China is also developing another large rocket more comparable to the Falcon Heavy, though this other rocket has no name and information about it is more scarce.

Both projects indicate the long term commitment of the Chinese government to its space program. They also indicate that the present-day international competition to get into space is fueling far more development than the last forty years of international cooperation.

Whether these giant government rockets from China will be practical and efficient is an unanswered question. Just building something to compete is not the same thing as actually competing. The rockets have to be affordable, with the ability to launch frequently to make in-space exploration possible. If not, they will nothing more than big photo ops for incompetent politicians, kind of like SLS is for the U.S.

Another detailed essay demanding SLS be cancelled

Link here.

The analysis is detailed, thoughtful, thorough, and technical. It is worthwhile to read every word, slowly, carefully, and with an open-mind. The lead:

The SLS axiomatically cannot provide good value to the US taxpayer. In that regard it has already failed, regardless of whether it eventually manages to limp to orbit with a Falcon Heavy payload or two.

The question here is whether it is allowed to inflict humiliation and tragedy on the US public, who so richly deserve an actual legitimate launch program run by and for actual technical experts.

The best time to cancel SLS was 15 years ago. The second best time is now.

While this essay is brilliant, its real significance is that it is another data point in the growing sense I have that the Washington community is preparing itself for cancelling SLS at last. Such an essay would not have been written or paid attention to five years ago. I know. I wrote my own and got no traction.

Today attention is getting paid. More importantly, we are seeing a range of people and news organizations advocating similar anti-SLS positions, positions that would have been thought politically impossible only a few short years ago.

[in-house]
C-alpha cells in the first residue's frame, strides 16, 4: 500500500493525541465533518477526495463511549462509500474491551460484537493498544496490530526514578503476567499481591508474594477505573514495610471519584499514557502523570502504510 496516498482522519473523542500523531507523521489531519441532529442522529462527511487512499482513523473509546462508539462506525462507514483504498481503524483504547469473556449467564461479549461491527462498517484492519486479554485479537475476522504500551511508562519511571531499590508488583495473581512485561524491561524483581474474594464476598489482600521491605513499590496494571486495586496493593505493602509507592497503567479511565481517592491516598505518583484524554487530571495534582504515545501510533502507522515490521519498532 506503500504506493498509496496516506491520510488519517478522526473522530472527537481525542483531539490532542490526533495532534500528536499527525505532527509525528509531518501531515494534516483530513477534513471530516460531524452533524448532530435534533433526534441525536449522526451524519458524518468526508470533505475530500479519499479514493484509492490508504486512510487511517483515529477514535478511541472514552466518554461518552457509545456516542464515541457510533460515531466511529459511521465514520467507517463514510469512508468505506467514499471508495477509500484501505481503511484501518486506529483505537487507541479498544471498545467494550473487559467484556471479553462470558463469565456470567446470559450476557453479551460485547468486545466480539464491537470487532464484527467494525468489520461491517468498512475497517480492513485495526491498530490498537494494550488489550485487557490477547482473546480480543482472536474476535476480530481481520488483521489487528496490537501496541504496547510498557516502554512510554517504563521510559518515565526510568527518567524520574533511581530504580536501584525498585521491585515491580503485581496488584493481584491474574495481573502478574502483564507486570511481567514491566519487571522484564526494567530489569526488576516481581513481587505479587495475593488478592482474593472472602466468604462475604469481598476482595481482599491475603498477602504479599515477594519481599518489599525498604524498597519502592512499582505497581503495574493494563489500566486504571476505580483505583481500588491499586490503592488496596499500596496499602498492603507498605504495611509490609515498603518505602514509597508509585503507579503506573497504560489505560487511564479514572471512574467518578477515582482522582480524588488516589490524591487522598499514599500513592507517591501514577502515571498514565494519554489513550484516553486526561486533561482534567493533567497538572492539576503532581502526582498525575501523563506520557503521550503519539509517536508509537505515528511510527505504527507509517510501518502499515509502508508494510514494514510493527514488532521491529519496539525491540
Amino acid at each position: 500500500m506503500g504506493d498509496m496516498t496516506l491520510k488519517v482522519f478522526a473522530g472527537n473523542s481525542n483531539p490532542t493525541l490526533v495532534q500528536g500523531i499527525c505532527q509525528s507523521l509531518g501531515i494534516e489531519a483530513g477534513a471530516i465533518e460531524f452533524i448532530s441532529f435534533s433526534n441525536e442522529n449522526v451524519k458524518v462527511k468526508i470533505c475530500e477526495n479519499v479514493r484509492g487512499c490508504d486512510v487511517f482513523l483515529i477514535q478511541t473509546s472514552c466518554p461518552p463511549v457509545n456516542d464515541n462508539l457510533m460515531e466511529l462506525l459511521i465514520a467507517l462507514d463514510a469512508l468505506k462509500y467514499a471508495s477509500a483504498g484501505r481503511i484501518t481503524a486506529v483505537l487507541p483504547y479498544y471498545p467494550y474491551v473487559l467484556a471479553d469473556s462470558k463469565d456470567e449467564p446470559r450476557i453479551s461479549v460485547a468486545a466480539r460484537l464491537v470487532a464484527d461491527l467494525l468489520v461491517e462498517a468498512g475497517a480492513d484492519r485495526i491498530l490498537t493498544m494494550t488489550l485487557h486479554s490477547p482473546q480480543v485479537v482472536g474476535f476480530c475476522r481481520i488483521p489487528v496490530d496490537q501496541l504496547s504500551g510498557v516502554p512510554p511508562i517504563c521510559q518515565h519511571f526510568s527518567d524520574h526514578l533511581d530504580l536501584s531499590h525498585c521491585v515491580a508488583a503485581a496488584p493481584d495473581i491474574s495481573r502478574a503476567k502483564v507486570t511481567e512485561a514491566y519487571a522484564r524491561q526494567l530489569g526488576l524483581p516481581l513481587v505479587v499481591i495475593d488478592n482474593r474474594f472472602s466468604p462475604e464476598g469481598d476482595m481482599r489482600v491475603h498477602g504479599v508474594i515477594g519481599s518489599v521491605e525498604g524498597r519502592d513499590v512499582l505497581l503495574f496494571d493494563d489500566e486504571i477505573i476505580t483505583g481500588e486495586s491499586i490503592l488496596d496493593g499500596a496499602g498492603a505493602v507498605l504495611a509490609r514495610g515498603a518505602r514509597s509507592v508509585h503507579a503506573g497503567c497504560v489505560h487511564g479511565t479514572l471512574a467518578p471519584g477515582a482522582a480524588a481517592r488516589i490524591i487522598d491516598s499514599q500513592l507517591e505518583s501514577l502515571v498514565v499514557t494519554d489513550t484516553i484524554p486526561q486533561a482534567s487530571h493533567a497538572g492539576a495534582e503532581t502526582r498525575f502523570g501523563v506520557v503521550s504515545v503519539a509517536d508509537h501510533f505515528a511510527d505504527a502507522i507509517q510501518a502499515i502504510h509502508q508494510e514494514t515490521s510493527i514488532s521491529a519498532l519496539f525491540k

The clock is ticking on SLS. If any of its planned upcoming tests or flights fail, it will face a firestorm of hostility. And even if they succeed, its days appear numbered.

After a year there is zero evidence government edicts slowed the spread of COVID-19

It never was about the virus: After a year of job-destroying lockdowns and the inhuman muzzling of every citizen in a panicked effort to slow the spread of COVID-19, a careful review of the data continues to show what was obvious as early as September 2020: Those authoritarian government edicts did nothing to stop or even slow the spread of the coronavirus.

The article at the link first compares Florida (where the government edicts were few) and California (which was turned into a fascist state by the edicts of its Democratic Party governor) and found that after a year, Florida was actually impacted less by the virus.

In light of everything our officials have taught us about how this virus spreads, it defies reality that Florida, a fully open and popular travel destination with one of the oldest populations in the country, currently has lower hospitalizations and deaths per million than California, a state with much heavier restrictions and one of the youngest populations in the country. While it is true that, overall, California does slightly better than Florida in deaths per million, simply accounting for California’s much younger population tips the scales in Florida’s favor.

Florida has zero restrictions on bars, breweries, indoor dining, gyms, places of worship, gathering sizes, and almost all schools are offering in-person instruction. California, on the other hand, retains heavy restrictions in each of these areas. At the very least, Florida’s hospitalizations and deaths per million should be substantially worse than California’s. Those who predicted death and destruction as a consequence of Florida’s September reopening simply cannot see these results as anything other than utterly remarkable. Even White House covid advisor Andy Slavitt, much to the establishment’s embarrassment, had no explanation for Florida’s success relative to California. Slavitt was reduced to parroting establishment talking points after admitting that Florida’s surprisingly great numbers were “just a little beyond our explanation.”

The article then goes on to look at national trends, and finds similar results. Overall there is absolute no correlation between harsh restrictions and fewer COVID deaths or hospitalizations. Instead, the biggest factor appears to be local climate.
» Read more

Parker looks at Venus

Venus as seen by the Parker Solar Probe
Click for full image.

During its July 2020 fly-by of Venus, the Parker Solar Probe used its wide field camera to snap a picture of the planet, cropped and reduced to post here on the right.

The photo surprised the scientists in that it apparently was able to detect some major surface features through Venus’ thick cloud cover.